Acumen Pharmaceuticals recently unveiled early clinical evidence showcasing the potential of its Alzheimer’s disease candidate in safely reducing amyloid plaque. While this development partially addresses concerns regarding the molecule’s activity, it also raises questions about its differentiation from more advanced products in the market. Located in Virginia, Acumen took a distinct approach by designing its antibody to target different species of amyloid beta compared to drugs like Biogen and Eisai’s Leqembi. By focusing on enhancing efficacy and reducing the occurrence of amyloid-related imaging abnormalities with edema (ARIA-E), Acumen aimed to carve out a unique position for its candidate.
Leqembi primarily targets protofibrils, a soluble form of amyloid-beta, as well as insoluble forms of the protein. Although this mechanism secured FDA approval for the drug, it also led to the inclusion of a black box warning for ARIA. In contrast, Acumen’s candidate, ACU193, specifically targets amyloid-beta oligomers, setting it apart from Leqembi in terms of its therapeutic approach. Prior to the phase 1 readout, it remained uncertain whether ACU193 could effectively engage the target and clear amyloid plaques. However, the data presented at the Alzheimer’s Association International Conference 2023 helped clarify this uncertainty.
The preliminary findings revealed that ACU193, at higher doses, demonstrated similar levels of plaque reduction compared to Leqembi. It’s important to note that the patient sample size was relatively small, as Acumen treated a total of 16 patients across the two highlighted dose cohorts. Furthermore, the company has not yet tracked patients for a sufficient duration to determine the durability of the effect or establish whether it translates into improved cognition. Nevertheless, the encouraging efficacy signal prompted Acumen to lay out plans for a phase 2/3 trial, seeking to further evaluate and validate the candidate’s potential.
In the event that ACU193 proves to be on par with Leqembi in terms of cognitive improvement, Acumen will need to find alternative ways to differentiate its product from competitors who have enjoyed a multi-year headstart. One potential avenue lies in focusing on safety and tolerability, providing Acumen with an opportunity to stand out in the market. However, the phase 1 data does not unequivocally demonstrate ACU193’s ability to seize this opportunity.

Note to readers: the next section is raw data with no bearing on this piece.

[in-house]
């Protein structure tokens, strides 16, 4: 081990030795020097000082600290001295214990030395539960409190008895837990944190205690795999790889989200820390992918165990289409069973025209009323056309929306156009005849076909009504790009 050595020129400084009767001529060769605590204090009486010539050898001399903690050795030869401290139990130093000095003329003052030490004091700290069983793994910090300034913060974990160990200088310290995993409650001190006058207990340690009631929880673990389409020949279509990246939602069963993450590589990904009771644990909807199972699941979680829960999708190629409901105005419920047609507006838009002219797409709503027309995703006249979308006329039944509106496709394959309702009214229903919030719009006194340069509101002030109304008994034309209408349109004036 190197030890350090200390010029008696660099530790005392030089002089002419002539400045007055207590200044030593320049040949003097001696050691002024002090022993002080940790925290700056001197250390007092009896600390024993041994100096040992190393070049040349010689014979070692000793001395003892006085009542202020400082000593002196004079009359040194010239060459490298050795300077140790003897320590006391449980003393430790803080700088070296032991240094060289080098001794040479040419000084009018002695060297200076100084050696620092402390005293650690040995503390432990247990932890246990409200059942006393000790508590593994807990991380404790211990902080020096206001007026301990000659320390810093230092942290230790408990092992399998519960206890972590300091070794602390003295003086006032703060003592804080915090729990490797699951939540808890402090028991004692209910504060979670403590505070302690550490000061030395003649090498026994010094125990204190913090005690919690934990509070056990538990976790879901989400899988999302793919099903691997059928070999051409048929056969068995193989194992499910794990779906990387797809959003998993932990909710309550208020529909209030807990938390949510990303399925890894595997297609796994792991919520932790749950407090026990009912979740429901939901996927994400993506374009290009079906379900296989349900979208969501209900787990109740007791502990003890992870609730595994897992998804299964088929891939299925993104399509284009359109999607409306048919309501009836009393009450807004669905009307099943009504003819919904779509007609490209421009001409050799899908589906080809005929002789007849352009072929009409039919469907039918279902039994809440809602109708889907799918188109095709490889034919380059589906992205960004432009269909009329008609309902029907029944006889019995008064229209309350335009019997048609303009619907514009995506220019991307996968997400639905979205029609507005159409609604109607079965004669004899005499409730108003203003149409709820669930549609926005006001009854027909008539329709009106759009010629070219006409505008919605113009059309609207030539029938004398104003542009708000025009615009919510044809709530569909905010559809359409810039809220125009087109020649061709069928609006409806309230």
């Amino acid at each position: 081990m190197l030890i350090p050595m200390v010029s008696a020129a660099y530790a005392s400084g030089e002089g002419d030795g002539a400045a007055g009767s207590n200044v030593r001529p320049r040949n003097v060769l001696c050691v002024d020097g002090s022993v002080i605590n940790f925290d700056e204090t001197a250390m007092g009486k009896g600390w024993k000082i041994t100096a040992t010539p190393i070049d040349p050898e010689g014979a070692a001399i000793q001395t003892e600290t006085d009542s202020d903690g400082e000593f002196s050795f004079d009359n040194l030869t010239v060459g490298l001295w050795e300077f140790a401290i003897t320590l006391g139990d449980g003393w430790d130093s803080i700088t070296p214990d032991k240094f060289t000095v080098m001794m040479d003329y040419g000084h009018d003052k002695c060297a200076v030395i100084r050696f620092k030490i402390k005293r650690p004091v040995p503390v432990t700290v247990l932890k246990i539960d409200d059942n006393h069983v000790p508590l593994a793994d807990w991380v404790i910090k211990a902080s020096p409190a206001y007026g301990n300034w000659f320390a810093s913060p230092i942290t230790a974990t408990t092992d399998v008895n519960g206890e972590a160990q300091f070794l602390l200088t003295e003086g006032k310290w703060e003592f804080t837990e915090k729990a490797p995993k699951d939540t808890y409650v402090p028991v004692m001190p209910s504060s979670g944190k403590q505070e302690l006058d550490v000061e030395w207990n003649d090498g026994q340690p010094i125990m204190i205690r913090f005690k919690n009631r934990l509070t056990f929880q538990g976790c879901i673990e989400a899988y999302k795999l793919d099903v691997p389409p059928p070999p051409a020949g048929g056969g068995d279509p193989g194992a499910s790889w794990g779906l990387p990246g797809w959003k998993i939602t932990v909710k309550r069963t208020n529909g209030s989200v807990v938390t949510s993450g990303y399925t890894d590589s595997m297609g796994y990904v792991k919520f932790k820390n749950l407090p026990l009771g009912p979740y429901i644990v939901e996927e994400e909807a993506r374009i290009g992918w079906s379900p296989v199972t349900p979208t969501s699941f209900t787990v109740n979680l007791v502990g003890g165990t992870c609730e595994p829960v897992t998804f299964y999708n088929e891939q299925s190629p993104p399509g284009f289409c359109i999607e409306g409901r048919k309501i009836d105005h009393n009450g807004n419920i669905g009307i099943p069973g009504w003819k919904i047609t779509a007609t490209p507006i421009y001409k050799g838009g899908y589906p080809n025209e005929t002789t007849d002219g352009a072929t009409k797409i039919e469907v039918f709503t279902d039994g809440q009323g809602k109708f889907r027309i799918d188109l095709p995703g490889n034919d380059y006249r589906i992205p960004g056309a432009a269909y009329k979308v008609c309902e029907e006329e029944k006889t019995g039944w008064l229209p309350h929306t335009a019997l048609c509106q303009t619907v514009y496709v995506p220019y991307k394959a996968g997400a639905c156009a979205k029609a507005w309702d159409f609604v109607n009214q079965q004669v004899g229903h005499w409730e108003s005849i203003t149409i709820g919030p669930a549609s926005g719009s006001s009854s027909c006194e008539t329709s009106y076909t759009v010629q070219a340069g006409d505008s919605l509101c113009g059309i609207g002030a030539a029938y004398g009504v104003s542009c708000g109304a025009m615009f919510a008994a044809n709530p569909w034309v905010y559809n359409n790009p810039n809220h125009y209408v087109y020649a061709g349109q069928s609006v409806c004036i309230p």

Based on the safety dataset comprising 48 patients, Acumen reported an ARIA-E rate of 10.4%. For the 14 patients who received the highest dose of 60 mg/kg, the rate increased to 21.4%. However, the rate of symptomatic ARIA-E remained relatively low, with only one patient from the entire study, belonging to the 60 mg/kg cohort, experiencing this adverse event. Acumen emphasized the absence of ARIA-E cases among APOE4 homozygote patients, which contrasts with Leqembi’s label that highlights a higher incidence of ARIA in this particular patient subgroup. Nevertheless, it’s worth noting that Acumen’s data on ARIA-E in this subgroup is based on a limited sample size of only six patients, and further investigation is required to confirm these findings in larger datasets.
Acumen aims to generate more extensive datasets to gather additional evidence and insights regarding ACU193’s potential. The positive initial data, which led to a remarkable 44% surge in the company’s share price during premarket trading, has emboldened Acumen to engage with regulators. Through discussions with regulatory authorities, Acumen aims to determine a timeline for advancing into a phase 2/3 study, thereby progressing further in the development of their promising Alzheimer’s disease candidate.